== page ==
if you put them straight in the bread they don't get enough moisture to be edible. They would remain like gravel or some other tooth-destroying nightmare. It's also how you make that lovely cornbread, by which I mean real bread but with kibbled corn in it, which is really nice.

My recipe:

This is what I always do, and any alteration is an alteration to this basic recipe. I no longer really measure anything but the flour and water. The rest is measured in gloops, glops, flips, chunks and splats, highly technical measurements of course, which it is totally vital to get right.

Easy bread: makes 2 loaves.

950g (2lb) flour of any kind or mixture, but more than 2c wholemeal is too much I think;
600ml (20 fl oz) luke warm water.
two tbsp (30g*) surebake OR 2 tbsp (35g) compressed yeast and 1/4tsp ascorbic acid, OR 2 dssp (20g) dried yeast, 1/4tsp ascorbic acid, 1/2 tsp sugar.**
1tbsp (15g) sugar
1 tbsp (15g) salt
1 tbsp butter or oil.

Now; put your yeast into the luke warm water. Set aside to prove. What is proving? It's proving that the yeast works and hasn't died in your cupboard. if it doesn't change respectably in 20 mins into something frothy and happy to be alive, it's dead and you have to throw out that whole batch of yeast. Luckily you don't have to throw out the whole batch of bread.

While doing that, put all your dry ingreds including oil/butter into the cake mixer with kneading attachment. That or prepare a bench with flour and put dry ingreds into a bowl with a well in the centre.

Pour your yeast liquid into the dry ingreds and set to knead on a relatively slow speed for 10 mins, alternately mix with a knife until a dough is there, then start kneading/mashing till all flour from bowl is incorporated, finally put dough on floured board and knead for approximately 10 mins.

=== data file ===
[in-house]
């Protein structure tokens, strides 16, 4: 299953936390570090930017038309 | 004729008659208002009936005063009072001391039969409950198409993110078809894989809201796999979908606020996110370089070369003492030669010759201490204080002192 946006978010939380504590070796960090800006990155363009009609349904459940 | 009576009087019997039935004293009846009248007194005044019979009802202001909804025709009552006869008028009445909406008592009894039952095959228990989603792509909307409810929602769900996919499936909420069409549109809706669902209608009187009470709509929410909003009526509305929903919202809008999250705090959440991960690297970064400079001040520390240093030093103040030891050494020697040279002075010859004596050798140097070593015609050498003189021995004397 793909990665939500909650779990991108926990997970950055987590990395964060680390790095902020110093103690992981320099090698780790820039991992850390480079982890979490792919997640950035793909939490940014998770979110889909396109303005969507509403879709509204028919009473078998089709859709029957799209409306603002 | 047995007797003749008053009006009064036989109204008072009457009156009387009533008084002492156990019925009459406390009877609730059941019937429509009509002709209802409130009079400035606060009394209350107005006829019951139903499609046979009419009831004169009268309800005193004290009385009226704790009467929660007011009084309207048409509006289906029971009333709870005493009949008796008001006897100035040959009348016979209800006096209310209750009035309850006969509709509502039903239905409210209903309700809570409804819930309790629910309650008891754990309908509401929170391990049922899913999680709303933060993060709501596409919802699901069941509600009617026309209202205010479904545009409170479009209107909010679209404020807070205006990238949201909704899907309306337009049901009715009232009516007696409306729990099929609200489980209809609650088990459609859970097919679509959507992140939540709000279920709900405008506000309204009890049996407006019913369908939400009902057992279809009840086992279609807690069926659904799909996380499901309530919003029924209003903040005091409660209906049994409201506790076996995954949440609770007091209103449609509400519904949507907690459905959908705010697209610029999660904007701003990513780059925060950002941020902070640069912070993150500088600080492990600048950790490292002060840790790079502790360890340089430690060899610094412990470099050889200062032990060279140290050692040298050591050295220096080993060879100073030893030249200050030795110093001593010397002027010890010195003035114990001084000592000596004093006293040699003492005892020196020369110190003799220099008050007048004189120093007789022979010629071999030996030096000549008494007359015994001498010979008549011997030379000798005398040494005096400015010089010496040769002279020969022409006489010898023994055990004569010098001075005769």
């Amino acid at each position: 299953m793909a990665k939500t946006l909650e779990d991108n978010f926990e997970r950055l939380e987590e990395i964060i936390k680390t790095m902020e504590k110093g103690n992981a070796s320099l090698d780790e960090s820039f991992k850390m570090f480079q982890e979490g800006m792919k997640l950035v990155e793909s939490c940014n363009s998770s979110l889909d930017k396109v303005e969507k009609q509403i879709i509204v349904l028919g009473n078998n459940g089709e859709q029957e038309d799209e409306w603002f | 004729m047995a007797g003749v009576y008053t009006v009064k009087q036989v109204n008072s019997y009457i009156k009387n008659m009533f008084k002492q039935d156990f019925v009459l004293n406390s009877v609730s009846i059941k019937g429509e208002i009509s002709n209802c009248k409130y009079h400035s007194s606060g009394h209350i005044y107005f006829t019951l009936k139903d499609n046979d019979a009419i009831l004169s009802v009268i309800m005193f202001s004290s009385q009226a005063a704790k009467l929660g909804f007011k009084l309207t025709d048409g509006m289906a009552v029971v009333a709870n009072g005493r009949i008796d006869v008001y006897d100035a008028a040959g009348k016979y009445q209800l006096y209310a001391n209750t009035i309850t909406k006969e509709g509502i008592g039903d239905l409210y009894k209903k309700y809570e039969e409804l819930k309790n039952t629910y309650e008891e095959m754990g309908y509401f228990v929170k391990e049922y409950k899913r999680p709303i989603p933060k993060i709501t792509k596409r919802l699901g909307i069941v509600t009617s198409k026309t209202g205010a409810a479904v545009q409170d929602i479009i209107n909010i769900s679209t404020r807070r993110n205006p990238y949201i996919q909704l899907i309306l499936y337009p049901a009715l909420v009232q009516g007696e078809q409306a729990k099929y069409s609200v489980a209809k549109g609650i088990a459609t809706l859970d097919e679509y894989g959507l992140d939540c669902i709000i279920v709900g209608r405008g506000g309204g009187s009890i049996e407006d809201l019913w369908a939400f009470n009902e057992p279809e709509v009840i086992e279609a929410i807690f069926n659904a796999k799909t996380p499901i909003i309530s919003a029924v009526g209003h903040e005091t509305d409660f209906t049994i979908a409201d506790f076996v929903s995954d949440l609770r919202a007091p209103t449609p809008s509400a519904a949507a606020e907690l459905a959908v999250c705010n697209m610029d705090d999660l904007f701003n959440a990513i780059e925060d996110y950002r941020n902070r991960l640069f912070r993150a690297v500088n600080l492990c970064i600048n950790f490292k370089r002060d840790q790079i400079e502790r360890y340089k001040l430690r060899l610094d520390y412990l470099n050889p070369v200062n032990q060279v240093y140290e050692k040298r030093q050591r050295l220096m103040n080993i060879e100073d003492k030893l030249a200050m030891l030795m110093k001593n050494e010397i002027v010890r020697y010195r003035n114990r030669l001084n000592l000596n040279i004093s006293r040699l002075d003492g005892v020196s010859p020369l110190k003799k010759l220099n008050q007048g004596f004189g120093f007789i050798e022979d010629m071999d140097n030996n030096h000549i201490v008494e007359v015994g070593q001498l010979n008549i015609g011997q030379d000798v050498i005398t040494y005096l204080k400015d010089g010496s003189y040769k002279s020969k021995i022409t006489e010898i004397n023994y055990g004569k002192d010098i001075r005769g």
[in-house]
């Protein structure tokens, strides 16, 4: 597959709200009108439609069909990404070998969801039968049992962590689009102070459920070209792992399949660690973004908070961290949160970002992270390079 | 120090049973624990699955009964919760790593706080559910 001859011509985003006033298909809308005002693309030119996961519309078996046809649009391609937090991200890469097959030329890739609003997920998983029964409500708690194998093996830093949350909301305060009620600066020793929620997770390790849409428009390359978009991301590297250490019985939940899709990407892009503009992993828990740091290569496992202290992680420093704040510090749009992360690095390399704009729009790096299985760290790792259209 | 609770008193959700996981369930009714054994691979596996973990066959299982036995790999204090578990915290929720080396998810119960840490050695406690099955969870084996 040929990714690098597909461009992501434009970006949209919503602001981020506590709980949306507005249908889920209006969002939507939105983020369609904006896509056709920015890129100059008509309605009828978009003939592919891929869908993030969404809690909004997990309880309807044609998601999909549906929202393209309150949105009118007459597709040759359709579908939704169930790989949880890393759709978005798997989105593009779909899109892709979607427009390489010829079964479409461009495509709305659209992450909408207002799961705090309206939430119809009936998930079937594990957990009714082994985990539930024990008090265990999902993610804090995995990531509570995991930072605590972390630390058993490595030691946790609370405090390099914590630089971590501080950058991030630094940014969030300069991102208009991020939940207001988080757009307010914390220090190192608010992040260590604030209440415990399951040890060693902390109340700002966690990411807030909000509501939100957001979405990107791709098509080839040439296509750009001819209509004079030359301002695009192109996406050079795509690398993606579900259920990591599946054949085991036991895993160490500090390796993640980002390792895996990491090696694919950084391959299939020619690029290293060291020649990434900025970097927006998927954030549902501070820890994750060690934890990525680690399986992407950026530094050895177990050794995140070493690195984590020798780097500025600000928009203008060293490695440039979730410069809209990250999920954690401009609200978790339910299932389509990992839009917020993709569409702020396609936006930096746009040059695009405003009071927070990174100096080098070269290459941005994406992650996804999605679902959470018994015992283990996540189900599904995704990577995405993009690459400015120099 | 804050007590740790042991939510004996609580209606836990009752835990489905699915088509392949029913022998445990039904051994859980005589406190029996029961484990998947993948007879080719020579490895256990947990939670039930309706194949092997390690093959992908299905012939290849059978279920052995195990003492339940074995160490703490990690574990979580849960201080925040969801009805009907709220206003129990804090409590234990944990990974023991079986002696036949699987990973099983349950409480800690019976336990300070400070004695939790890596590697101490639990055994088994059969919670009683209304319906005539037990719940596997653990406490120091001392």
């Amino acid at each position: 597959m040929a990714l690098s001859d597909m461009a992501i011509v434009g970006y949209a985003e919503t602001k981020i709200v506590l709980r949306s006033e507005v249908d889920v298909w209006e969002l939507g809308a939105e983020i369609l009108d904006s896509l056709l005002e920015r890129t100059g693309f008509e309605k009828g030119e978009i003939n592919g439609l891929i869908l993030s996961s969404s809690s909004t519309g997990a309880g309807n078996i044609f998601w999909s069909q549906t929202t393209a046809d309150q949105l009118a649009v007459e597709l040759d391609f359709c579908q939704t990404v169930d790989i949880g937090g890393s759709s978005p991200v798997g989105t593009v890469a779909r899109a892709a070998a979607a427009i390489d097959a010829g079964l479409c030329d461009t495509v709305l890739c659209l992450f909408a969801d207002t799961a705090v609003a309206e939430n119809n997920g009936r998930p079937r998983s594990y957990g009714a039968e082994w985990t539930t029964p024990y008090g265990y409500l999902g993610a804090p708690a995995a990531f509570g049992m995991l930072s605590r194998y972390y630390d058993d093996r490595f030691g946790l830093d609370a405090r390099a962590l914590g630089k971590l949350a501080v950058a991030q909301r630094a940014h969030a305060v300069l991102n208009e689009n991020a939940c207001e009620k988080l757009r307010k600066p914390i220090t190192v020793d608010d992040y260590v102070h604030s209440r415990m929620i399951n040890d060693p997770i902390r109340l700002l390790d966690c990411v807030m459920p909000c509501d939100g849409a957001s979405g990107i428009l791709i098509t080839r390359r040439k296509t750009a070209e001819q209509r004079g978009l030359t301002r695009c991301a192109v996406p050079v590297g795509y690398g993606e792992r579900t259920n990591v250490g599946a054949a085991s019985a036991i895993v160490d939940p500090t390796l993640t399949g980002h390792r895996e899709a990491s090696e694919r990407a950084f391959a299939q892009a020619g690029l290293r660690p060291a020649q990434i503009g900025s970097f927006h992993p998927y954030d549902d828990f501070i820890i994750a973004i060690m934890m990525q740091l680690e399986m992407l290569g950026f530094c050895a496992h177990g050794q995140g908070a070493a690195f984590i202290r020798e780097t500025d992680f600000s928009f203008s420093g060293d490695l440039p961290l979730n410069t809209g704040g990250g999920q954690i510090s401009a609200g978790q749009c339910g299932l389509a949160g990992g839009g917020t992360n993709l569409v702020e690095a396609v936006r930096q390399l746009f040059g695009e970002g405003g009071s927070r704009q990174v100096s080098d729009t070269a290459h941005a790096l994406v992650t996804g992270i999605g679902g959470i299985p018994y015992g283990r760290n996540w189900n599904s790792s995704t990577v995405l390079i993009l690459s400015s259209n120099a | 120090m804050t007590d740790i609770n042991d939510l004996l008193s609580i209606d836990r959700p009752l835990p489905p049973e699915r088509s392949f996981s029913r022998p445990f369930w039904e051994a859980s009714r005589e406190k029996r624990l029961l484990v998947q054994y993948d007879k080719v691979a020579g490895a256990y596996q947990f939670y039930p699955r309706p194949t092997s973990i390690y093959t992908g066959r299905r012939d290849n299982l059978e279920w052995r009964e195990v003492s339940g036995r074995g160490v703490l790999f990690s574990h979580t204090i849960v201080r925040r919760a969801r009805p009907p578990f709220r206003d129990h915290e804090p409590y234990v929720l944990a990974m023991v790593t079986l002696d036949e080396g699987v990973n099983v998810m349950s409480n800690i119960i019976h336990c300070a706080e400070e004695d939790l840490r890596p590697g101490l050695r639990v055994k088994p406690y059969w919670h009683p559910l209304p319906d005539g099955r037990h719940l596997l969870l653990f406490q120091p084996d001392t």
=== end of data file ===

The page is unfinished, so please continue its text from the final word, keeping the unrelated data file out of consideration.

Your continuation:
After 10 mins grease large bowl, put dough into this bowl, turn over to grease top of dough. Cover bowl in plastic wrap and put somewhere warm to double in bulk or more. I turn my oven onto about 35 (90?*f) and put it in there.

When doubled, take dough out of oven and splodge onto floured board. Squash flat. Roll up. Cut in half. Put each half into a loaf tin, double in bulk covered in plastic wrap, then bake.

Bake about 15 mins at *440f and then turn down to 375 for rest of baking (approx 1/2 hr. Check however as ovens vary.)

done.

Last night's bread:

brioche-bread 060813.jpg

Was flat. I was not using a recipe and was using my first halving of a home-made yeast bug. Used far too much oil not only in the mix but also when putting bread into bread pans. This has created a delightfully crispy toast-like crust. I also took the loaves out of the tins and cooked in oven for last 5 mins to crisp the bases, and had a pan of water in the bottom of the oven to help the crust too. All in all, the crust looks terrible but taste and texture are divine.

Also: I forgot entirely my basics and only used about 750g flour instead of the more correct 950. So that was 1 3/4lb flour..ish, instead of 2lb.

brioche-bread2 060813.jpg

Internal texture: you can see the crumbly texture, not long slim lines, cake-like crumbs. That's an indication that my flour, being ultra cheap bulk buy (yay prepping) didn't contain enough gluten. I can go buy some gluten flour and chuck a couple of tbsp in when making bread to make up for this.